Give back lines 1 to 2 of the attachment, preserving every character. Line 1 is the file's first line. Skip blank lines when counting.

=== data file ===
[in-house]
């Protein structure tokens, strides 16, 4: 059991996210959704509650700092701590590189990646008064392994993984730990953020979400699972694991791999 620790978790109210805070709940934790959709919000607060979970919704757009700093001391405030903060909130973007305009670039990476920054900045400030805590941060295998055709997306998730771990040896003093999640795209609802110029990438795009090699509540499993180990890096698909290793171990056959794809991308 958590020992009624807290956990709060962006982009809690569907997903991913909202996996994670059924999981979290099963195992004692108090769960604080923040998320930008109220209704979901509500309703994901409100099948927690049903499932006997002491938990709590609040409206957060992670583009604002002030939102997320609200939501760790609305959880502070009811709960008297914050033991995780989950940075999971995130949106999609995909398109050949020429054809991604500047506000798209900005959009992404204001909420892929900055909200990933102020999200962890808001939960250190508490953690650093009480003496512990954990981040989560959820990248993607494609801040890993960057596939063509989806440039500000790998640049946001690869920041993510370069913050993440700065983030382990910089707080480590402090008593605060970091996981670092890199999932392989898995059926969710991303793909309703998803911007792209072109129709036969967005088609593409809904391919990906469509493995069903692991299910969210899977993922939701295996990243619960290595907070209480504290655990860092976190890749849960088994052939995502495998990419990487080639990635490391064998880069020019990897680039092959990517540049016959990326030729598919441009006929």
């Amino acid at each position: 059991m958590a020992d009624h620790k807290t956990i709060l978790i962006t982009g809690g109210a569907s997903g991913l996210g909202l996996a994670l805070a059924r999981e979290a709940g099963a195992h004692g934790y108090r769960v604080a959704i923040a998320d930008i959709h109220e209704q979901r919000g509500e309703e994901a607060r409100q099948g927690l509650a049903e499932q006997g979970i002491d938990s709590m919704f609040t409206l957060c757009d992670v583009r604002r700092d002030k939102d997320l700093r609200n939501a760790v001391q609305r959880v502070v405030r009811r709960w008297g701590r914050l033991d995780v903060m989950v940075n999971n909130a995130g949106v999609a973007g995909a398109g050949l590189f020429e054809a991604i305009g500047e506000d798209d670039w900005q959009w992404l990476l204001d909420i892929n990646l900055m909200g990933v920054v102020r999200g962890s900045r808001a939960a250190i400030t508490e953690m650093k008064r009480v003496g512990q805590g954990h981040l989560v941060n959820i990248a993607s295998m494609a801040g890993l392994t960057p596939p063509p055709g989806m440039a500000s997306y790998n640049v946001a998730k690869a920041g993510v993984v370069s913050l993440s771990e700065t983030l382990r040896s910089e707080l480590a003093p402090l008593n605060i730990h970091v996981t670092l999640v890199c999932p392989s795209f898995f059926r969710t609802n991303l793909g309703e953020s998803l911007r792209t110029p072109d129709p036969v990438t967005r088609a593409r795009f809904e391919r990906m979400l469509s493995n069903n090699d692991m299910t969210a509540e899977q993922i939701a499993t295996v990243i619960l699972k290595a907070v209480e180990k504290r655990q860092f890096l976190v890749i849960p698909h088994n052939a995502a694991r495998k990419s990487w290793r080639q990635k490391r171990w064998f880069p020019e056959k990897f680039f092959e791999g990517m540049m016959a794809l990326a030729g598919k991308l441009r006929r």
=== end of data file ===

[in-house]
């Protein structure tokens, strides 16, 4: 059991996210959704509650700092701590590189990646008064392994993984730990953020979400699972694991791999 620790978790109210805070709940934790959709919000607060979970919704757009700093001391405030903060909130973007305009670039990476920054900045400030805590941060295998055709997306998730771990040896003093999640795209609802110029990438795009090699509540499993180990890096698909290793171990056959794809991308 958590020992009624807290956990709060962006982009809690569907997903991913909202996996994670059924999981979290099963195992004692108090769960604080923040998320930008109220209704979901509500309703994901409100099948927690049903499932006997002491938990709590609040409206957060992670583009604002002030939102997320609200939501760790609305959880502070009811709960008297914050033991995780989950940075999971995130949106999609995909398109050949020429054809991604500047506000798209900005959009992404204001909420892929900055909200990933102020999200962890808001939960250190508490953690650093009480003496512990954990981040989560959820990248993607494609801040890993960057596939063509989806440039500000790998640049946001690869920041993510370069913050993440700065983030382990910089707080480590402090008593605060970091996981670092890199999932392989898995059926969710991303793909309703998803911007792209072109129709036969967005088609593409809904391919990906469509493995069903692991299910969210899977993922939701295996990243619960290595907070209480504290655990860092976190890749849960088994052939995502495998990419990487080639990635490391064998880069020019990897680039092959990517540049016959990326030729598919441009006929």